The Redskins are a bad football team but a good soap opera

Updated: December 8, 2013


The Washington Redskins are a complete mess. They are bad on offense. They are worse on defense. Their special teams are the absolute worst in the NFL — by a sizable margin. And if the team’s complete meltdown on the field today — where a number of players appeared to quit and head coach Mike Shanahan admitted he did not have the team prepared to play — was not enough, the Redskins also have a real soap opera bubbling away off the field. Of course they do. They’re the Redskins. Why do the simple when you can do the complicated? Why not embarrass yourself if you can? Why not air all your dirty laundry?

The latest turn in As The Redskins Turn came this morning when ESPN’s Dan Graziano wrote that Mike Shanahan considered quitting at the end of the 2012 season because he was disgusted and dismayed by the way team owner Dan Snyder was running the team.

The source said Shanahan had grown tired of the way Snyder empowered Griffin and openly esteemed him above all other players. Shanahan didn’t blame Griffin but did blame Snyder for creating an atmosphere that Shanahan did not believe was conducive to winning. Shanahan privately told people close to him that he felt Snyder’s behavior with regard to Griffin was a “complete farce.”

In spite of that, Shanahan believed he would be leaving the team on a very positive note, as the Redskins had won the NFC East in his third year as their coach and were preparing for a playoff run. He believed the team had come together and shown strong character during the seven-game winning streak on which it ended the regular season.

But when Griffin injured his knee in that playoff loss, a source said, Shanahan changed his plans. He believed leaving at that point was no longer an option. He didn’t want the general public, or possibly even his players, to think he left because of Griffin’s injury.

Contacted this weekend about this information, Shanahan declined to comment.

Through team spokesman Tony Wyllie, the Redskins said, “That story is ridiculous.”

A team source said Shanahan had grown weary by January of the way Snyder treated Griffin, empowering his quarterback and helping make him feel bigger than the team. The issue apparently carried over into the offseason and into this season.

Snyder regularly sent his security team to accompany Griffin when he went out in Washington. Snyder’s personal driver was spotted picking up Griffin’s then-fiancee (now wife) at road games.

But it wasn’t just Snyder’s relationship with Griffin that irked Shanahan. It was also the way in which he dealt with employees who had less star power than his star quarterback, sources said. After Kirk Cousins relieved an injured Griffin last December in Cleveland and led Washington to a 38-21 victory over the Browns, players and coaches spotted Snyder standing at the quarterbacks’ lockers, talking only to Griffin while, one source said, Snyder “didn’t acknowledge” Cousins.

To me, this story looks like it was obviously planted by Mike Shanahan himself or by another at his direction. I find the notion that Shanahan would quit after last season — walking away from $7 million this season and $7 million next season — to be completely absurd. Coaches just do not walk away from $14 million that is guaranteed as long as they either show up for work or get fired by their employer. So, I’m not buying that part of the story — that Shanahan was prepared to resign.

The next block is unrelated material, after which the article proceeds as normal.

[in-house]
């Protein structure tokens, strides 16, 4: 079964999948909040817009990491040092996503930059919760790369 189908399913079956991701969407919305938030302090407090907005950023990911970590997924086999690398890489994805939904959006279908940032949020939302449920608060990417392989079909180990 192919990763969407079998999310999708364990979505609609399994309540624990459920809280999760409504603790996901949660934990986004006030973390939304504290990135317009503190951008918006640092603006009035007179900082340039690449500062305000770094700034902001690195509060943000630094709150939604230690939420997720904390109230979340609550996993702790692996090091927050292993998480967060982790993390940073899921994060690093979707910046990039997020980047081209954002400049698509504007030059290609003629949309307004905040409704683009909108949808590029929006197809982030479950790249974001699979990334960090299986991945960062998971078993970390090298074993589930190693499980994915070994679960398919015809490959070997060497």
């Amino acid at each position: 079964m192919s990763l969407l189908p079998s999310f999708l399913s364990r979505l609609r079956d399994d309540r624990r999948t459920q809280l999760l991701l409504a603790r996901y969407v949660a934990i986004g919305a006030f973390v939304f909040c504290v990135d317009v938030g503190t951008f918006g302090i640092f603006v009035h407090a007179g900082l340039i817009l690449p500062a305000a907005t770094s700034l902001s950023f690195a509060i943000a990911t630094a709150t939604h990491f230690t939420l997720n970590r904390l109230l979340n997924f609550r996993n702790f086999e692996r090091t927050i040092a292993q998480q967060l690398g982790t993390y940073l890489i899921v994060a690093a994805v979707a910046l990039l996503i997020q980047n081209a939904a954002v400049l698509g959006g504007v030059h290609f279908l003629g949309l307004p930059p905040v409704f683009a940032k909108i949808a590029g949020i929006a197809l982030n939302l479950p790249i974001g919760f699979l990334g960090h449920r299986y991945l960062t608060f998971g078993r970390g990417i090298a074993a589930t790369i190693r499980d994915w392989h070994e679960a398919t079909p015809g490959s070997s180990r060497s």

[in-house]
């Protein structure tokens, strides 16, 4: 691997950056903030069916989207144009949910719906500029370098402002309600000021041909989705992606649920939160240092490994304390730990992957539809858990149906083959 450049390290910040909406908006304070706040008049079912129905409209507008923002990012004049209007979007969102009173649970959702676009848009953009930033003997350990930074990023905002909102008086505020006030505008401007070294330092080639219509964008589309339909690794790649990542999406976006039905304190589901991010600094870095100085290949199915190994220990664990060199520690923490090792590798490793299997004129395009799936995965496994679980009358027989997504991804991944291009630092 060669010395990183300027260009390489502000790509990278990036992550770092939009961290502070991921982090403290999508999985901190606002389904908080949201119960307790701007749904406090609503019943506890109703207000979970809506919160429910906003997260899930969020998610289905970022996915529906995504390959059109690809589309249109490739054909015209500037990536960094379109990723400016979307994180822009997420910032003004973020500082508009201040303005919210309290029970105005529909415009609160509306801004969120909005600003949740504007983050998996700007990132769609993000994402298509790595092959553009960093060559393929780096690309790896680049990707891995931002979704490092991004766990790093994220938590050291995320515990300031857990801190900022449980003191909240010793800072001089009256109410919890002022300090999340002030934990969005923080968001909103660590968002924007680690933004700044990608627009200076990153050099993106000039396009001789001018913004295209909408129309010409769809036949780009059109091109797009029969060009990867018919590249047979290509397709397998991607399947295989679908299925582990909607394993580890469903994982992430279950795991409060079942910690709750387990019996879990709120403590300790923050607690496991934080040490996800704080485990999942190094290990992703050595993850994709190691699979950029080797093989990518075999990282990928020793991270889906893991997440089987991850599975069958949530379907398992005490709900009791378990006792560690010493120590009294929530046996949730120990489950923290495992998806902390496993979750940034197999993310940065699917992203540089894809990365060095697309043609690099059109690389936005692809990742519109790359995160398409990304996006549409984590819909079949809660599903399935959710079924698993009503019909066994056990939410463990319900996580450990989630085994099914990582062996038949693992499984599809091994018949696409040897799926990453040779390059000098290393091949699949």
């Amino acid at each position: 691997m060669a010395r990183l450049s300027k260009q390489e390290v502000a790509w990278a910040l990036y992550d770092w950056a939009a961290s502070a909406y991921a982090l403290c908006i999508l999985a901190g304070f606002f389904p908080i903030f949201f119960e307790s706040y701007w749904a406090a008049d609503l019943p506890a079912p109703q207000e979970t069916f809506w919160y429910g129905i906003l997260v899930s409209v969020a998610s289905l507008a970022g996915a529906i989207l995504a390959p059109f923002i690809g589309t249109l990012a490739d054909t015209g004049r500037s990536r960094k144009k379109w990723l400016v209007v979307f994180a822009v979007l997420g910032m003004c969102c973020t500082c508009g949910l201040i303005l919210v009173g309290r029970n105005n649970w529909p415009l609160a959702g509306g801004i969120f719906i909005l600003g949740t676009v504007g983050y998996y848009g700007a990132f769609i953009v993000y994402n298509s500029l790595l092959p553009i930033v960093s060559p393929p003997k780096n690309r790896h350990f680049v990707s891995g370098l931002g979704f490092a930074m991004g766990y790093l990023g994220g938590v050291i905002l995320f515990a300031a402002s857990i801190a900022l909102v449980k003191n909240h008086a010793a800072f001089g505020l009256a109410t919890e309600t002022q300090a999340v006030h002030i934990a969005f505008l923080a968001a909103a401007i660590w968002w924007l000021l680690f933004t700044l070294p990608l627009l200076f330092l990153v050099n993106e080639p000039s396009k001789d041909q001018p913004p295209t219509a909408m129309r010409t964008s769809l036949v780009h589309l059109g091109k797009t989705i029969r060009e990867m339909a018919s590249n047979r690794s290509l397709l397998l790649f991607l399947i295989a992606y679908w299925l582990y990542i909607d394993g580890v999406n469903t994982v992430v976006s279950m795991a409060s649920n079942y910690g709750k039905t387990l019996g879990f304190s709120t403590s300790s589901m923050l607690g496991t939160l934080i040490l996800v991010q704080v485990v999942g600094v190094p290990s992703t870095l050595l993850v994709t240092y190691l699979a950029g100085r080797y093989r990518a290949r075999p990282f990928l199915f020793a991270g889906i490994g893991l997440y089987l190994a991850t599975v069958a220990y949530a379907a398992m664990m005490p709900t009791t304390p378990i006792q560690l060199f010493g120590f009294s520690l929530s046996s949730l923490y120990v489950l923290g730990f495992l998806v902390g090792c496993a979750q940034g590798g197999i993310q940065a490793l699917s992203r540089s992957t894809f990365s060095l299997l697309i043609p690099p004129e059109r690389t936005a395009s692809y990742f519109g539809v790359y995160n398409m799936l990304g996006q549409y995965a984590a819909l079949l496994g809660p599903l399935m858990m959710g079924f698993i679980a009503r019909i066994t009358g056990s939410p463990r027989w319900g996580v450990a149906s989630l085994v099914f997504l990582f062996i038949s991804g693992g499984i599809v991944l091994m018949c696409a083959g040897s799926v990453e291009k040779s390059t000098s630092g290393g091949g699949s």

What I do believe, however, is the stuff about Snyder hobnobbing with RG3, treating him differently than other players, creating a tiered star system on the team. Remember, Snyder is:

the person who went to an offseason movie screening with RGIII, who went to an offseason Cafe Milano dinner with RGIII, who went to an offseason fundraiser with RGIII, who dined with RGIII in Richmond, who joked with RGIII at a luncheon, who was asked to dance at RGIII’s wedding.

ESPN reporter Adam Schefter told local sports writer and radio host Thom Loverro that the perception that RG3 and Snyder have a special relationship is accurate.

“That’s true,” Schefter said. “That’s not a perception. That’s true. That’s a fact.”

“That’s different from maybe other owners might have with their quarterbacks?” Loverro continued. “I’m assuming maybe different from what Pat Bowlen and John Elway had in Denver. I mean, do you think that complicates [the Shanahan-RGIII dynamic]? Do you think that maybe empowers Robert if there is a dispute, to feel that he can push his will?”

“I think both of those statements are true,” Schefter said. “I think it complicates it, and I think it empowers Robert. Yes. I think both those things are true. Now, Dan Snyder is a different owner than a lot of other owners, so he doesn’t conduct his business the way that Pat Bowlen conducts his business or the way that some other people conduct their business. Dan has been a tremendously successful business man, so it’s hard to argue about what he’s done and the way he’s handled his business, to me. But, saying that, yes, I do think that that has empowered RGIII. Yes.”

I believe it because it fits Snyder’s previous method of operation. Snyder went behind the back of his first coach, Norv Turner, to communicate with players. Snyder was notoriously chummy with former Redskins tailback Clinton Portis, who called Snyder the best owner in sports. Portis’ close relationship with Snyder was a frequent topic of conversation around the Redskins and Joe Gibbs referred to Portis as the team’s assistant general manager because of the running back’s frequent conversations with the owner about personnel decisions. Even Joe Gibbs didn’t get the respect from Dan Snyder that a  head coach deserves from a team owner.

Of course, the Redskins are livid about this story Shanahan planted with ESPN.